Old Genes: Artists reading Len Lye
Govett-Brewster Art Gallery
10 December 2011 – 26 February 2012
Old Genes: Artists reading Len Lye, presents a fresh look at the importance of Len Lye within contemporary New Zealand art.
Sound, vision and the verbal were frequently intertwined in the work of New Zealand-born artist Len Lye (1901-1980). The new exhibition Old Genes: Artists Reading Len Lye presents a fresh look at Lye as five contemporary New Zealand artists respond to his legacy and the role of language in his work.
Open at the Govett-Brewster from 10 December 2011 to 26 February 2012, the exhibition features Lye’s films, poems and sculptures alongside new works by Phil Dadson, Tessa Laird, Dane Mitchell, and a collaborative piece by Andy Thomson and Daniel von Sturmer.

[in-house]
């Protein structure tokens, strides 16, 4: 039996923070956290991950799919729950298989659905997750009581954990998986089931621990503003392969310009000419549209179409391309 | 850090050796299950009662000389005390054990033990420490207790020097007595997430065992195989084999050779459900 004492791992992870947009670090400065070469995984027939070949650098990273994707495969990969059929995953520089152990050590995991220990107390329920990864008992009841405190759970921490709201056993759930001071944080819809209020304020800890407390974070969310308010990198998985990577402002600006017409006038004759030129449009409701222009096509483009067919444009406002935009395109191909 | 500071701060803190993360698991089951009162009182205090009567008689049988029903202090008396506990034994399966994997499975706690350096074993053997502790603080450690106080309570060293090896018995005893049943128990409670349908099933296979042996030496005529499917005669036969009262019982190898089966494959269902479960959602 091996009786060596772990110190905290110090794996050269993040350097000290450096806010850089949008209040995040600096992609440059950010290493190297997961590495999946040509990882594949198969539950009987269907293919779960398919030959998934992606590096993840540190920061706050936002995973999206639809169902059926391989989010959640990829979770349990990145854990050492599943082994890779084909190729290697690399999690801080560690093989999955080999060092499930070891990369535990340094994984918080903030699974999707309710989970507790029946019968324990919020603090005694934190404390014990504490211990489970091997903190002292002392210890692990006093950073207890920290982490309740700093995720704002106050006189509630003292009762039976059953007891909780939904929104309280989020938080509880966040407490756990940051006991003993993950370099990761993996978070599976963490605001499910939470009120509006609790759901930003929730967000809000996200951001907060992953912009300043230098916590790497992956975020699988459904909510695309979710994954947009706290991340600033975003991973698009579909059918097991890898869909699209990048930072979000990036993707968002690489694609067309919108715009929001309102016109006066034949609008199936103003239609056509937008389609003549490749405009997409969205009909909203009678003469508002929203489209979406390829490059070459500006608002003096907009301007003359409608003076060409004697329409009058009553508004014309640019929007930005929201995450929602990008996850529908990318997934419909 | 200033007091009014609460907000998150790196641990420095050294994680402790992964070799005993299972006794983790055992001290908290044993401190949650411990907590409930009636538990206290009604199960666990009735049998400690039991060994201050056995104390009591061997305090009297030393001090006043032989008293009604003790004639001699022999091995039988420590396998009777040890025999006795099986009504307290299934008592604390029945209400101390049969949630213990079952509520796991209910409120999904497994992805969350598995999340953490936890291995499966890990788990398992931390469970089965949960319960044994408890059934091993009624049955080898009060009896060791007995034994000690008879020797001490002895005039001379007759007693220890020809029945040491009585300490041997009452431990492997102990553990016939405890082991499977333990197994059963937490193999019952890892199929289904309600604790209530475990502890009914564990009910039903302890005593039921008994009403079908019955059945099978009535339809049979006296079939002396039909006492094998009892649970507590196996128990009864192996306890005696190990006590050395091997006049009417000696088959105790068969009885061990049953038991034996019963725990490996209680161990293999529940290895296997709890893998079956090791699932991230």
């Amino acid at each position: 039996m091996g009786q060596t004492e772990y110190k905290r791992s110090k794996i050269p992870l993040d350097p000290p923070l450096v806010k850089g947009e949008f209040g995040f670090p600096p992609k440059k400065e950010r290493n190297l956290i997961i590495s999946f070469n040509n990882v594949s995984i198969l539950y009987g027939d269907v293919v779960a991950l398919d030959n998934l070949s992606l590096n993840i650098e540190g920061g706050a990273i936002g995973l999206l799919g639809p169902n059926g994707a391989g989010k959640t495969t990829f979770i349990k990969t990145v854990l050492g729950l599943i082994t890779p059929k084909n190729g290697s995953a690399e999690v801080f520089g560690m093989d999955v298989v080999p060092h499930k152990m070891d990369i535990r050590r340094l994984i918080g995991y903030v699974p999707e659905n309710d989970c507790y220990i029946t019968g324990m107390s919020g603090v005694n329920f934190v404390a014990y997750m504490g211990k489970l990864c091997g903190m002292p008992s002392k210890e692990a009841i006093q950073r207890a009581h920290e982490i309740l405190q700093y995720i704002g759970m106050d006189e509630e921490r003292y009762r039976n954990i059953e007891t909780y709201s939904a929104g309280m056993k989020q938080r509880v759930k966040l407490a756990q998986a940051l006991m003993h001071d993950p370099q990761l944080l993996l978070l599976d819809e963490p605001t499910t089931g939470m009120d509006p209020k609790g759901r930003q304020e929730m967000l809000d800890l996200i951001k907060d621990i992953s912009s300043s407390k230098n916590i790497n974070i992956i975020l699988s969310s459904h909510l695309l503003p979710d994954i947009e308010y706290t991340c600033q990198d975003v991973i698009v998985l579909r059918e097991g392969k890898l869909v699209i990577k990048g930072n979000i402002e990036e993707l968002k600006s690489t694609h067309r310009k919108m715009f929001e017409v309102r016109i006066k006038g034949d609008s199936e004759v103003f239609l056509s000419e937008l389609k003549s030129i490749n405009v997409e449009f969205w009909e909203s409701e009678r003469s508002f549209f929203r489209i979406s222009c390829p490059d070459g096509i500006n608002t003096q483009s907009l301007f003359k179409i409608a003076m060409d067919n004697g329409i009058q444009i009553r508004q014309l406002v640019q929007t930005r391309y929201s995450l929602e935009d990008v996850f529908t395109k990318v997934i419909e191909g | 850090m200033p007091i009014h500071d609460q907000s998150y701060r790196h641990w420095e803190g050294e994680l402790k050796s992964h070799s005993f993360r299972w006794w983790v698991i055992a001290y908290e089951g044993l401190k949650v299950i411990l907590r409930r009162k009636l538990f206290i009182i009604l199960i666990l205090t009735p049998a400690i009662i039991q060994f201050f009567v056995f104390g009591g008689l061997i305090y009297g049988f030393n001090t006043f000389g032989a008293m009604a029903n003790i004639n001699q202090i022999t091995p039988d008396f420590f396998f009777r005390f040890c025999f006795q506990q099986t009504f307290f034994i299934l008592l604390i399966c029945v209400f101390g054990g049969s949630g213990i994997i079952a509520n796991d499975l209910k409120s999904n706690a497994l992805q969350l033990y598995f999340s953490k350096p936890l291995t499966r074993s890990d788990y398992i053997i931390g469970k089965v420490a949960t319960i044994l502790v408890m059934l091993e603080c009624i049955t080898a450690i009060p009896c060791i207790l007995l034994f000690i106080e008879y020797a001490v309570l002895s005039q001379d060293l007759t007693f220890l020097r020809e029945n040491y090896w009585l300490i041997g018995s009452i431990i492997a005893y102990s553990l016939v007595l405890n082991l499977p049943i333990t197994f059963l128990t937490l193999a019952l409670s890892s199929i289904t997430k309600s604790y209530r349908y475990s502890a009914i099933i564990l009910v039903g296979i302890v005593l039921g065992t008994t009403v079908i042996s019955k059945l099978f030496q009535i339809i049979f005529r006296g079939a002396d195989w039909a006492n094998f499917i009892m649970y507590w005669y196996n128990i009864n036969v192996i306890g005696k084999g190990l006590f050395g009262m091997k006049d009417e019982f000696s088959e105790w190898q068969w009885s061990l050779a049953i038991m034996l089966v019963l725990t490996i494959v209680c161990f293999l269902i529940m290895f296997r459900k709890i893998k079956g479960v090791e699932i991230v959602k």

In a new video work, Dadson contemplates Lye’s Universe and the language of the body, and Laird’s drawings explore Lye’s sketchbook copy of fragments from Sigmund Freud’s Totem and Taboo. Working with a glassblower, Mitchell read some of Lye’s poems into molten glass to create capsules, while Thomson and von Sturmer create a box of colour, language and movement.
Len Lye Curator at Large Tyler Cann says languages evolve over time as new speakers shape conventions passed on from previous generations, and the same is true with visual art.
“Contemporary artists’ responses to Len Lye’s work will shape his legacy in important ways. This dialogue with the recent past also seems to be way of articulating a sense of the present,” Cann says.
Director Rhana Devenport says the exhibition is one of an important ongoing series offering new insights, perspectives and intersection points between the work of Len Lye and that of contemporary international artists.